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I'm tailing logs and they output \n instead of newlines.

I thought I'd pipe the tail to awk and do a simple replace, however I cannot seem to escape the newline in the regex. Here I'm demonstrating my problem with cat instead of tail:

// test.txt
John\nDoe
Sara\nConnor

cat test.txt | awk -F'\\n' '{ print $1 "\n" $2 }'

Desired output:

John
Doe
Sara
Connor

Actual output:

John\nDoe
        <-  there is a newline here
Sara\nConnor
        <-  there is a newline here     

So it looks like \\n does not match the \n between the first and last names in test.txt but instead the newline at the end of each line.

It looks like \\n is not the right way of escaping in the terminal right? This way of escaping works fine in e.g. Sublime Text:

regex working in ST3

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4 Answers 4

up vote 1 down vote accepted

How about this?

$ cat file
John\nDoe
Sara\nConnor

$ awk '{gsub(/\\n/,"\n")}1' file
John
Doe
Sara
Connor
share|improve this answer
    
Why you are using awk? sed seems more appropriate for editing files. –  hek2mgl Jul 4 '14 at 12:41
1  
op tagged the awk tag. –  Avinash Raj Jul 4 '14 at 12:42
1  
You could change "\n" with RS and get awk '{gsub(/\\n/,RS)}1' –  Jotne Jul 4 '14 at 12:42
    
@AvinashRaj Ok, this is a valid reason. :) I think, although in most situations you can use both sed or awk, sed is for such editing tasks. awk is more for analytical tasks. Also you should never forget grep (not in this question) –  hek2mgl Jul 4 '14 at 12:49
    
Maybe I should not have tagged this awk but I did, and this answer works. However the sed seems better for this task? The problem is sed behaves weird on Mac OSX, see @DarkDust and @Ed Morton answers. –  Cotten Jul 4 '14 at 13:28

This will work with any sed on any system as it is THE portable way to use newlines in sed:

$ sed 's/\\n/\
/' file
John
Doe
Sara
Connor

If it is possible for you input to contain a line like foo\\nbar and the \\ is intended to be an escaped backslash then you cannot use a simple substitution approach like you've asked for.

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1  
Yes, you are right. Could you explain why GNU sed --posix behaves differently than BSD sed (which also claims to be POSIX compatible). Is the problem caused by GNU sed --posix not working properly or by BSD sed not being POSIX compatible? –  hek2mgl Jul 4 '14 at 13:25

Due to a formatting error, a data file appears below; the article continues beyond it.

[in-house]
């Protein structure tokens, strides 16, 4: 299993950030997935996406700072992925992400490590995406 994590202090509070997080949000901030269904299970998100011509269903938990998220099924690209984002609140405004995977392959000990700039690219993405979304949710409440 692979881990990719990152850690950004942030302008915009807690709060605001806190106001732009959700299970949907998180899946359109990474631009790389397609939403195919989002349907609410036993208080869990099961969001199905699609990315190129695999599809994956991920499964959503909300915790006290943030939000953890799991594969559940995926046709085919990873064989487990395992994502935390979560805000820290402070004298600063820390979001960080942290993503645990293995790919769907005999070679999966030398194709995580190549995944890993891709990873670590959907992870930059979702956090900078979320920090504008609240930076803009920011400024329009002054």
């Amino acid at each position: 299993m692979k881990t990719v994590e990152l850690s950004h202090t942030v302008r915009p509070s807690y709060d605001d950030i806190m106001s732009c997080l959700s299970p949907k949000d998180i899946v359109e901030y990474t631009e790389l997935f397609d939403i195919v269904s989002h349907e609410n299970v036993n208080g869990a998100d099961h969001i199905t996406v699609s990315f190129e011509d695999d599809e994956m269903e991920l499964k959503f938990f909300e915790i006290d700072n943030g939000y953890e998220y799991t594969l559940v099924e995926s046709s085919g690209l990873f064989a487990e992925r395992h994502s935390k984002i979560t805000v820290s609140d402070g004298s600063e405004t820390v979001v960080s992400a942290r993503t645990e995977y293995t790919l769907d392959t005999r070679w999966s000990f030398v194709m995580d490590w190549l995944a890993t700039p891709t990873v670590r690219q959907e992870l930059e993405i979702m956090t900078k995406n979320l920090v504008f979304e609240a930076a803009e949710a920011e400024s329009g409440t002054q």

Sorry, no, I'd need to read the POSIX spec for sed to figure that one out and life's too short... I will say , though, that BSD awk is broken in some ways (e.g. parsing of unparenthesized ternary expressions in print statements) so maybe their sed is too? –  Ed Morton Jul 4 '14 at 13:28
1  
I would need too, thought maybe you know it already... :) thx . +1 for the solution –  hek2mgl Jul 4 '14 at 13:29

Using GNU's sed, the solution is pretty simple as @hek2mgl already answered (and that IMHO is the way it should work everywhere, but unfortunately doesn't).

But it's bit tricky when doing it on Mac OS X and other *BSD UNIXes.

The best way looks like this:

sed 's/\\n/\'$'\n''/g' <<< 'ABC\n123'

Then of course there's still AWK, @AvinashRaj has the correct answer if you'd like to user that.

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1  
Err, no. It's the other way around: GNU's sed is extending POSIX sed; that's why it needs --posix in the first place. –  DarkDust Jul 4 '14 at 13:20
1  
I think your syntax is a little off - it should be sed 's/\\n/\'$'\n''/g' to insert a literal newline (generated by $'\n') in the script before sed processes it. I'm not sure what the shell is making of the standalone $ between the 2 halves of your sed script ('s/\\n/\' and '\n/g'). –  Ed Morton Jul 4 '14 at 13:43
2  
So, let's actually look at the POSIX standard: the problem is that the standard does not specify whether second part of s (the "replacement") shall interpret \n or not. Since it's not a BRE and the "\" has special meaning here I'd say it shouldn't. The BSD sed's POSIX notes state that historic versions didn't and discarded the "\" (see point 16). So both are POSIX compatible since the standard doesn't specify the behavior. –  DarkDust Jul 4 '14 at 13:45
2  
Yeah, what's happening is that the shell is evaluating $'\n/g' before sed tries to execute the script and that expands to a literal newline followed by /g so it "works" by co-incidence. It would not work with different characters after the / that the shell would expand - /g just happens to be harmless. –  Ed Morton Jul 4 '14 at 13:51
1  
@EdMorton: Thanks, have edited my answer. –  DarkDust Jul 4 '14 at 13:55

I would use sed:

sed 's/\\n/\n/g' file
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That does not work for me: sed 's/\\n/\n/g' test.txt output: line1: JohnnDoe line2: SaranConnor –  Cotten Jul 4 '14 at 12:44
    
It should. Try: sed 's/\\n/\n/g' <<< 'ABC\n123' –  hek2mgl Jul 4 '14 at 12:46
    
sed 's/\\n/\n/g' <<< 'ABC\n123' gives me ABCn123. Is this a plattform issue? I'm on OS X using zsh –  Cotten Jul 4 '14 at 12:50
    
sed --posix 's/\\n/\n/g' <<< 'ABC\n123' works. Srry, use Linux. I'm not the OSX support I'm tired of supporting this and will never get why a Mac should be used for hacking. (its not against you personally) –  hek2mgl Jul 4 '14 at 12:55
1  
BSD's sed doesn't have a --posix, it is POSIX conform already. GNU's sed has a lot of (useful) extensions to POSIX that --posix is supposed to disable. I found an answer with a solution that works on all systems (tested on Mac and Linux). –  DarkDust Jul 4 '14 at 13:18

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